As noted, defendant was charged with criminally negligent homicide. Before trial, defendant moved to suppress evidence obtained through the warrantless seizure of his blood and urine, arguing that no exigent circumstances existed to justify the warrantless search and that his consent was coerced and not voluntary.[4] The trial court granted the motion. The trial court found that there was no evidence in the record concerning the evanescent nature of drugs in defendant's system that might require his blood or urine to be tested promptly. There also was no evidence that Farrar could not have expeditiously obtained a warrant. For those reasons, the court ruled that the state had failed to prove that exigent circumstances existed to justify the warrantless seizure of defendant's blood and urine.[5] The trial court then considered whether defendant's consent to the seizure of his blood and urine was voluntary. The court noted that, apart from the fact that Farrar had read defendant the statutorily required warnings of the consequences of refusing to submit to blood and urine tests, there was no indication that defendant's consent had been coerced. Accordingly, the trial court stated:

"Absent the effect of the implied consent warnings, the Court would find that the Defendant's consent to the blood draw was given voluntarily."

However, the court concluded, it was bound by the Court of Appeals' holding in Machuca I that implied consent warnings are inherently coercive, because they induce consent through a threat of economic harm and loss of privileges resulting from the failure to consent. The trial court observed that, although this court had reversed the Court of Appeals decision in Machuca I, it had done so based on the state's argument that exigent circumstances -- the dissipation of the blood-alcohol evidence -- justified the warrantless search. In reversing on that basis, this court in Machuca II expressly declined to determine whether a defendant's consent after receiving the implied consent warnings was valid under Article I, section 9, of the Oregon Constitution. For that reason, the trial court concluded, the Court of Appeals decision on voluntariness was binding.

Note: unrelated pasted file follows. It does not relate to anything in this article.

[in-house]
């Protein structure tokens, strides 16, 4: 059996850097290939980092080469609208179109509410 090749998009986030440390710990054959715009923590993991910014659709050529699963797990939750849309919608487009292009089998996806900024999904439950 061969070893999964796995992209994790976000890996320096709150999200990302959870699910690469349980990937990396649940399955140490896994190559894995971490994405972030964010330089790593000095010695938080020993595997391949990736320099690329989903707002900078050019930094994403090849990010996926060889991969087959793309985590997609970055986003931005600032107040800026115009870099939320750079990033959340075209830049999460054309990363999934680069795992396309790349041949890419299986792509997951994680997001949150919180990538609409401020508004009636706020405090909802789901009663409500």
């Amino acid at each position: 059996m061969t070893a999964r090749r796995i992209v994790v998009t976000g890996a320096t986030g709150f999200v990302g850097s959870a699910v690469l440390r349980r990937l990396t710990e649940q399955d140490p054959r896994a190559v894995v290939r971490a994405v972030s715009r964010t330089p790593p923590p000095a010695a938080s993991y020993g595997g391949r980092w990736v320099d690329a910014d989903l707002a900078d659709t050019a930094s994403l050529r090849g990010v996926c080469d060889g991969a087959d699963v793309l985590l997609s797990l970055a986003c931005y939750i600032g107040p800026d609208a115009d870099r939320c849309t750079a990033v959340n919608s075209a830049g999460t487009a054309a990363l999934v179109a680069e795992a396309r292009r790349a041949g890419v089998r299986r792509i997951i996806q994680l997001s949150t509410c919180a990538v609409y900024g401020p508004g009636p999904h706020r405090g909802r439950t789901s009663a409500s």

The state appealed the trial court order suppressing evidence, arguing that defendant validly consented to the taking of his blood and urine. The state did not challenge the trial court's ruling that there was no evidence of exigent circumstances. The Court of Appeals affirmed, concluding that this court's decision in Machuca II "did not call into question, much less abrogate, our analysis [in Machuca I] concerning defendant's consent." 247 Or.App. at 45. The court acknowledged that its opinion in Machuca I "is not literally controlling precedent, " id. at 46, given that this court reversed it on other grounds, but the Court of Appeals nonetheless applied the doctrine of stare decicis and affirmed:

"[Because] the facts of this case * * * are materially indistinguishable from those in Machuca I, we conclude that defendant's consent was involuntary. Here, defendant consented after receiving the implied consent warnings. As we reasoned in Machuca I, 'a consent to search obtained in that fashion is coerced by the fear of adverse consequences and is ineffective to excuse the requirement to obtain a search warrant.' 231 Or.App. at 240. Thus, the trial court did not err in granting defendant's motion to suppress."

Id. at 46-47 (footnote omitted).

Before we turn to the parties' arguments in this case, we set out a brief description of Oregon's implied consent law. As part of the state's effort to deter persons from driving after drinking, ORS 813.010 creates the crime of driving under the influence of intoxicants. That statute provides, in part:

"(1) A person commits the offense of driving while under the influence of intoxicants if the person drives a vehicle while the person:
"(a) Has 0.08 percent or more by weight of alcohol in the blood of the person as shown by chemical analysis of the breath or blood of the person made ...